The Grand Tour presenter Jeremy Clarkson has made a claim that an airport worker kept him off a UK-bound flight in a "hate crime," it has been reported.
Former Top Gear host Clarkson, 56, and his two co-hosts, James May and Richard Hammond, believed they were "kicked off" the flight from Stuttgart to London Heathrow over a Top Gear Argentina special that prompted outrage over a car number plate that appeared to refer to the Falklands War.
The trio were due to take a British Airways flight back to the UK after filming their new Amazon Prime show, The Grand Tour, when a check-in agent allegedly stopped them from boarding.
Clarkson later said that the Stuttgart Airport worker, Manuel Pereira, had said he was from Argentina before not allowing them onto the plane in Germany on Monday (14 November). Pereira later claimed that he is Spanish, not Argentinian, and denied swearing.
The outspoken TV host reportedly referred to the airline employee as an "ignorant little worm" and accusing him of "telling colleagues the three men were too drunk to fly, which prevented them boarding". He also called for Pereira's arrest after the worker allegedly shouted: "F*** you!" at Clarkson and co.
Clarkson told The Sun: "He's a stupid, bitter and twisted little man," before claiming that the attendant "made us miss our plane and he will pay for it. The police said it was a hate crime and he would be arrested. Yes, even the Germans were 100% on our side — for once."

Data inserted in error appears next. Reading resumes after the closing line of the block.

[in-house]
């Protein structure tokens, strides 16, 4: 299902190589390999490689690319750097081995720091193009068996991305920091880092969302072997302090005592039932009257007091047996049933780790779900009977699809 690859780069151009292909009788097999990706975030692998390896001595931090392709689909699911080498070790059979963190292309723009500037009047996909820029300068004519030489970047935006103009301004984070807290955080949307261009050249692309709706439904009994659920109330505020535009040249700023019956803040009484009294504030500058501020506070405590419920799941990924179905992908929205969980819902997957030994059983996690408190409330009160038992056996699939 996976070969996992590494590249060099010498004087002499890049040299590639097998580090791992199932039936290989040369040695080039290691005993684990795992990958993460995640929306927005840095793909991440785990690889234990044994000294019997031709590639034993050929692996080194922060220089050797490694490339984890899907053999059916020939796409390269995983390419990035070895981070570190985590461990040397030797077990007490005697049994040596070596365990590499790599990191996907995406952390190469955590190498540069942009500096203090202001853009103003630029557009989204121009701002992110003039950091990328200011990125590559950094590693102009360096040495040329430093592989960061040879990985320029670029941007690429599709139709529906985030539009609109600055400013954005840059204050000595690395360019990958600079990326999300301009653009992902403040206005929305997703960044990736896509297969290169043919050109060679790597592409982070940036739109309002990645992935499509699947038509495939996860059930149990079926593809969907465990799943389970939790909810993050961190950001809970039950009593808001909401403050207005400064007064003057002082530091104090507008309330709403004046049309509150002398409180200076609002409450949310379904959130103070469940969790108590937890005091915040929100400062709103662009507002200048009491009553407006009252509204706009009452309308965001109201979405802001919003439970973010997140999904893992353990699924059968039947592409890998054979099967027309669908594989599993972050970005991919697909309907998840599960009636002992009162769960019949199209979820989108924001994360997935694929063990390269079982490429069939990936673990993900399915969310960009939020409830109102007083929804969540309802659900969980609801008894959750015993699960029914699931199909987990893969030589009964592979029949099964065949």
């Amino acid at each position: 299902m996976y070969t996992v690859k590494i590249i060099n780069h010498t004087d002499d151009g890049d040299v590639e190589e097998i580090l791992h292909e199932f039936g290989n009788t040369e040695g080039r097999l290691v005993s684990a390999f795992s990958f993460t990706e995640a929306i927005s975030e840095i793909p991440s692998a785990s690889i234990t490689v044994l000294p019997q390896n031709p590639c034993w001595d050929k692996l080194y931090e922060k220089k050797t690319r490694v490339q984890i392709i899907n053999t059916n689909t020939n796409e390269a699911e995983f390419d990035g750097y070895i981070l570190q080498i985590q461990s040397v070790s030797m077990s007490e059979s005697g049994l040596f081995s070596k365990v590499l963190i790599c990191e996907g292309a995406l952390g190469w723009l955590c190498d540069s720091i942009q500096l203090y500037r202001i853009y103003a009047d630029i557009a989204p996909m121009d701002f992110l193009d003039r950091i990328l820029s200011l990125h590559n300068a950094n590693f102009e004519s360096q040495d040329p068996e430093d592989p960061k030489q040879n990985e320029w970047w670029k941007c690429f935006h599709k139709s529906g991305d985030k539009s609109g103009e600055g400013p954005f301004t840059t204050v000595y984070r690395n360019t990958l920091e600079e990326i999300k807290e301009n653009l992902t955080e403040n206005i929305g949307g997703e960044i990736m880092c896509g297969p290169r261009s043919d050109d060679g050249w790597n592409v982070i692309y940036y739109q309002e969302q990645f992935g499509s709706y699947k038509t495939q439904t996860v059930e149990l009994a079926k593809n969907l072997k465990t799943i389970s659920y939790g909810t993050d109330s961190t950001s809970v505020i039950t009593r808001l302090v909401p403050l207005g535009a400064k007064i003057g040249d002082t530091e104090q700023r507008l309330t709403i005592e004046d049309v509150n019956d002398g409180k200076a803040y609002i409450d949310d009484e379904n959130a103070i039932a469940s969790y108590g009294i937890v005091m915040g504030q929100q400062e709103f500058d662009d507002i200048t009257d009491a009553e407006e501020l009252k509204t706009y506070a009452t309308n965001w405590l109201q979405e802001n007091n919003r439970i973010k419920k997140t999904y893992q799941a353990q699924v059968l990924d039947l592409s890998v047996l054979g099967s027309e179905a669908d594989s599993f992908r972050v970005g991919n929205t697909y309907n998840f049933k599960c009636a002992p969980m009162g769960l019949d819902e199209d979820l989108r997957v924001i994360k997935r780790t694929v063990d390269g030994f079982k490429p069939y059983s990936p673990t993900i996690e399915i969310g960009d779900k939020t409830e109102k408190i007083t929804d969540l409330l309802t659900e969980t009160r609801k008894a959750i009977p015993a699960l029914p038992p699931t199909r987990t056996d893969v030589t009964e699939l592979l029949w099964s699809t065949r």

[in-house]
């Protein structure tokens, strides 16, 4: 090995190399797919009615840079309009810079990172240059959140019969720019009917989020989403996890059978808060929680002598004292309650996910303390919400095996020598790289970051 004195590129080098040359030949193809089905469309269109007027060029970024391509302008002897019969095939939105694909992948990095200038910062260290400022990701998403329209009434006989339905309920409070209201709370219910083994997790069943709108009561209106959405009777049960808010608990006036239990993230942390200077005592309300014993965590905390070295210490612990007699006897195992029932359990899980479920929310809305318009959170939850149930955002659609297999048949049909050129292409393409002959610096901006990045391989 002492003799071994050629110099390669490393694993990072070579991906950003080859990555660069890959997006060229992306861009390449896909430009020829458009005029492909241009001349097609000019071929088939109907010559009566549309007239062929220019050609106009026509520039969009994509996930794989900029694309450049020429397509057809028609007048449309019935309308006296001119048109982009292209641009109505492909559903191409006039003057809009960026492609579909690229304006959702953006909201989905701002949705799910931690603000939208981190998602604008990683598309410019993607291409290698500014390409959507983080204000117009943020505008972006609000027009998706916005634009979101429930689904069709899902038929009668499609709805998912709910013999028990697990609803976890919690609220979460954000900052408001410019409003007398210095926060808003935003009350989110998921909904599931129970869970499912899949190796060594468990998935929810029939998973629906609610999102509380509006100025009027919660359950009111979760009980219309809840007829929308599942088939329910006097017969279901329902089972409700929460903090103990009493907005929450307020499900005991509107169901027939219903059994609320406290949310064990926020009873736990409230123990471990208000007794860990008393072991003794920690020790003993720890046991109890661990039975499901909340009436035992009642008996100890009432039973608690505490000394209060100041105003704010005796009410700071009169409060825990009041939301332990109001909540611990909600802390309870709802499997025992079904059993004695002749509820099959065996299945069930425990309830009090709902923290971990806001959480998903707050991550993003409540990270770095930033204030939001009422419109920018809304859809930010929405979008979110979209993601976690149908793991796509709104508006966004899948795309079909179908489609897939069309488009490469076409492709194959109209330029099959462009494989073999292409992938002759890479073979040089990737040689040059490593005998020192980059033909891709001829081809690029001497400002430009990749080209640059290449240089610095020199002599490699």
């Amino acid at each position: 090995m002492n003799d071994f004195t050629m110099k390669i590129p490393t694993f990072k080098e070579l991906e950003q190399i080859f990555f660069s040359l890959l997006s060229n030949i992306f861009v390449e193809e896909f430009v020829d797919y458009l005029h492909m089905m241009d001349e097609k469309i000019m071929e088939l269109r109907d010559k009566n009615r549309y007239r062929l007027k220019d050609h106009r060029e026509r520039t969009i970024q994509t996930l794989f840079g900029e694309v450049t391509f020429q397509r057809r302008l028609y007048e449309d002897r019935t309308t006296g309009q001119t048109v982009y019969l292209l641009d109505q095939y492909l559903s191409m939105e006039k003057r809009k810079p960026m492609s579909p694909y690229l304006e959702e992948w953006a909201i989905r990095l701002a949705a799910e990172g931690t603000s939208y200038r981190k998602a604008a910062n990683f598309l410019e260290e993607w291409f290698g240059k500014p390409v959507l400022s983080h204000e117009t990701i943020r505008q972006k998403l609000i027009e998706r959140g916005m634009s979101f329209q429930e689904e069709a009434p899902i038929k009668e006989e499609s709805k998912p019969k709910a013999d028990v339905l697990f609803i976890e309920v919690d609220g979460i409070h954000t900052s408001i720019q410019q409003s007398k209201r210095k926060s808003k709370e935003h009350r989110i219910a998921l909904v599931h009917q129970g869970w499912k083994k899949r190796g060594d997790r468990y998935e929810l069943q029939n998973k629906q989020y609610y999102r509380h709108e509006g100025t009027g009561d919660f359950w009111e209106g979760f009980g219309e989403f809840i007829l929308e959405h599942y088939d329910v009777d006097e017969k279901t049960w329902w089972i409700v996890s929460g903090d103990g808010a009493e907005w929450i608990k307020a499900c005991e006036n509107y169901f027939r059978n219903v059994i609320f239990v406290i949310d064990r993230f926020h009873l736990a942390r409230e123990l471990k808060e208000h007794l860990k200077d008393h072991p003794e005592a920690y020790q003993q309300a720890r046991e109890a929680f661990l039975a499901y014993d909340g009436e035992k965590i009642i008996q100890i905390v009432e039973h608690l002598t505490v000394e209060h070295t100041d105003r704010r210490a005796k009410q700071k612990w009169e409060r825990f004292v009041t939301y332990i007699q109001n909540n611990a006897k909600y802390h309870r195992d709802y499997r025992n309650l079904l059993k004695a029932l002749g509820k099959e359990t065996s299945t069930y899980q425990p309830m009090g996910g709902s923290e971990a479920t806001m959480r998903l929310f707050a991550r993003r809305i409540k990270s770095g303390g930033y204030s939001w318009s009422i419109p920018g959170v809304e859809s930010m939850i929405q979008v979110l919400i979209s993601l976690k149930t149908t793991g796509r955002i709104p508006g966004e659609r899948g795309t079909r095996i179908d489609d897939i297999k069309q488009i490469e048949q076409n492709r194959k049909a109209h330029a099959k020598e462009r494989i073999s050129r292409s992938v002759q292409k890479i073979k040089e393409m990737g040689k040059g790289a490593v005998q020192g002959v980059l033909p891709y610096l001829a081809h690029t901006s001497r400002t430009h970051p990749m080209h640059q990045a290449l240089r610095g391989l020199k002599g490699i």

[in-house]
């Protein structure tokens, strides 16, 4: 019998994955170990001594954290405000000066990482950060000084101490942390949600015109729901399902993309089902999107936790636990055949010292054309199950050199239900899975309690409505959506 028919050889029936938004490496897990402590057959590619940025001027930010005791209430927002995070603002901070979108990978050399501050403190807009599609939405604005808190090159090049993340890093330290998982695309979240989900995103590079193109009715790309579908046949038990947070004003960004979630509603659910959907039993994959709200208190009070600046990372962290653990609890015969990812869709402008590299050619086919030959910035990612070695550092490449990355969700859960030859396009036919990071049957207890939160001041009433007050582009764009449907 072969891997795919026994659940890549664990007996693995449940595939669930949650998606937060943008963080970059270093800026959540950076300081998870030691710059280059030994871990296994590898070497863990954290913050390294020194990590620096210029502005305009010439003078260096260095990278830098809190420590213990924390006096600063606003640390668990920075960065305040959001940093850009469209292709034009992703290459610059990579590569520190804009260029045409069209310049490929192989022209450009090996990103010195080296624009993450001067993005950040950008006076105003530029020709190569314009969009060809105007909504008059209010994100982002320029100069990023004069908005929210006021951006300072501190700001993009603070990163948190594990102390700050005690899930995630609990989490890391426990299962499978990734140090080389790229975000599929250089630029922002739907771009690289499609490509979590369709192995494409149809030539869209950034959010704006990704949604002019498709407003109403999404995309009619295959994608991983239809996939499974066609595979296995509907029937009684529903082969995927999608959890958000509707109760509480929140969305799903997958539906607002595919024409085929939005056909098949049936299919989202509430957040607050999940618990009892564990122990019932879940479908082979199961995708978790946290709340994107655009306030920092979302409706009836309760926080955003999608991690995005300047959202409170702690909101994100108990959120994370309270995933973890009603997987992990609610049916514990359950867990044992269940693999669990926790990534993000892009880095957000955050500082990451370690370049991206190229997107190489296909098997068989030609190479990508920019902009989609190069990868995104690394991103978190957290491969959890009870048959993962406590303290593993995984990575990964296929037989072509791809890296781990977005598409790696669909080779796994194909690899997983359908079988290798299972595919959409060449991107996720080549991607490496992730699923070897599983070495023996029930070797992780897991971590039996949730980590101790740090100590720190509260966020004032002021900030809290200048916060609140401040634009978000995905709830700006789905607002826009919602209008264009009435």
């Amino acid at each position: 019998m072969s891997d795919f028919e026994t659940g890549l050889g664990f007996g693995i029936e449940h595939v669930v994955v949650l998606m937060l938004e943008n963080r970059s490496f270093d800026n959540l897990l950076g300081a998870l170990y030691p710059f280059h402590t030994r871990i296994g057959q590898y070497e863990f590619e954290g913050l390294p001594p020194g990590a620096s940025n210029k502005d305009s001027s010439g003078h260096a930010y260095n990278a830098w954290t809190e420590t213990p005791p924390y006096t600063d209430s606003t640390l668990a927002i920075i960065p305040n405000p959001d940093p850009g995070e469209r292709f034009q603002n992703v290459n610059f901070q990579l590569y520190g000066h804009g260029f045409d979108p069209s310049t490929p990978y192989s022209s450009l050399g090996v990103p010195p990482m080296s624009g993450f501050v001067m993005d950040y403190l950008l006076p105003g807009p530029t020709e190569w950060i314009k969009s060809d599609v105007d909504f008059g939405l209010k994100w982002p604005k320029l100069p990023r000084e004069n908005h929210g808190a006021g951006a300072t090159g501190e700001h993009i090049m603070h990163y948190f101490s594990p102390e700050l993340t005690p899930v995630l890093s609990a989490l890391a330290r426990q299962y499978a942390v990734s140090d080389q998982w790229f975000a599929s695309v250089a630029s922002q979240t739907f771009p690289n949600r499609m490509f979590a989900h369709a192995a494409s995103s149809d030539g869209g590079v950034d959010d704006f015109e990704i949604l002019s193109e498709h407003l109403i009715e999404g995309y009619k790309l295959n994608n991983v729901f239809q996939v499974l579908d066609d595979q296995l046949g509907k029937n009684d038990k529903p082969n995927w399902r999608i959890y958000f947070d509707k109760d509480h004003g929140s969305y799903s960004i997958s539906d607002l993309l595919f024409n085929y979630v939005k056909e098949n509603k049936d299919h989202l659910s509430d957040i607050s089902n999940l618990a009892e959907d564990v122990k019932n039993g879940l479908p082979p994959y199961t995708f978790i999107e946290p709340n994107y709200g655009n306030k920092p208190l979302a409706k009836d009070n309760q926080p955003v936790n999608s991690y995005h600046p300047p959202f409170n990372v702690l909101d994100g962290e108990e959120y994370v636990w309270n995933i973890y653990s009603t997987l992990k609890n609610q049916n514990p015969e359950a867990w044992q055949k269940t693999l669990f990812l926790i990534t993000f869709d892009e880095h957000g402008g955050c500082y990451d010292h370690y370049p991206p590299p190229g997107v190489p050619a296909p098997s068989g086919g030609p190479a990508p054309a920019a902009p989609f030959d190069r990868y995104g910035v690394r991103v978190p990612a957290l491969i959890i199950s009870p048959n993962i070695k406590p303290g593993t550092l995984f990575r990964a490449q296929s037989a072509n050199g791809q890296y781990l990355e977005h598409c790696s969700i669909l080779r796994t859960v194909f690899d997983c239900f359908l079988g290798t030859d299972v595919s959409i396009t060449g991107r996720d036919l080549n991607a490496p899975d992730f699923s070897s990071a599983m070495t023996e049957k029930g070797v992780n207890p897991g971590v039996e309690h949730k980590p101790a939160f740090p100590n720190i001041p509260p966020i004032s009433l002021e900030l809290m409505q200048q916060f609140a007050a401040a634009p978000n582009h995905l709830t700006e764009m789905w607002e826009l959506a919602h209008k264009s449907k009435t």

Reutlingen police later stated that no charges were pressed and no arrests were made, The Telegraph reports.
Christian Woerner, press officer at the Reutlingen police department, explained that the television crew were in the airport lounge and missed the announcement saying that the BA flight – which was previously announced as delayed – was in fact on schedule.
The gate was subsequently closed when the crew finally arrived, and an altercation occurred between the airport employee after he would not let them board the flight.
Clarkson and his crew appeared to have booked an easyJet flight back to the UK, with the presenter tweeting later on Monday: "Credit where credit is due. @easyJet First class service from Stuttgart this evening. Hannah especially".
Police claim they are unaware of what was said during the row, but had not been alerted to any "hate crime" allegations. The spokesman said: "I don't know what was said during the argument, but I doubt the Falklands were mentioned".
Woerner also claimed that Clarkson was handed a card by police in case he planned to follow up on the incident – but as of Tuesday afternoon – he had not yet used the number.
Clarkson previously had an argument with Argentinian officials over a number plate featured on a car in BBC Top Gear's 2014 Christmas special.
He fled Argentina under police escort after locals became infuriated after the number plate on the Porsche he was driving was presumed to be a provocation about the 1982 Falklands War. The outburst forced him, Hammond and May to leave their hotel and headed for the airport when the lobby was invaded by furious war veterans.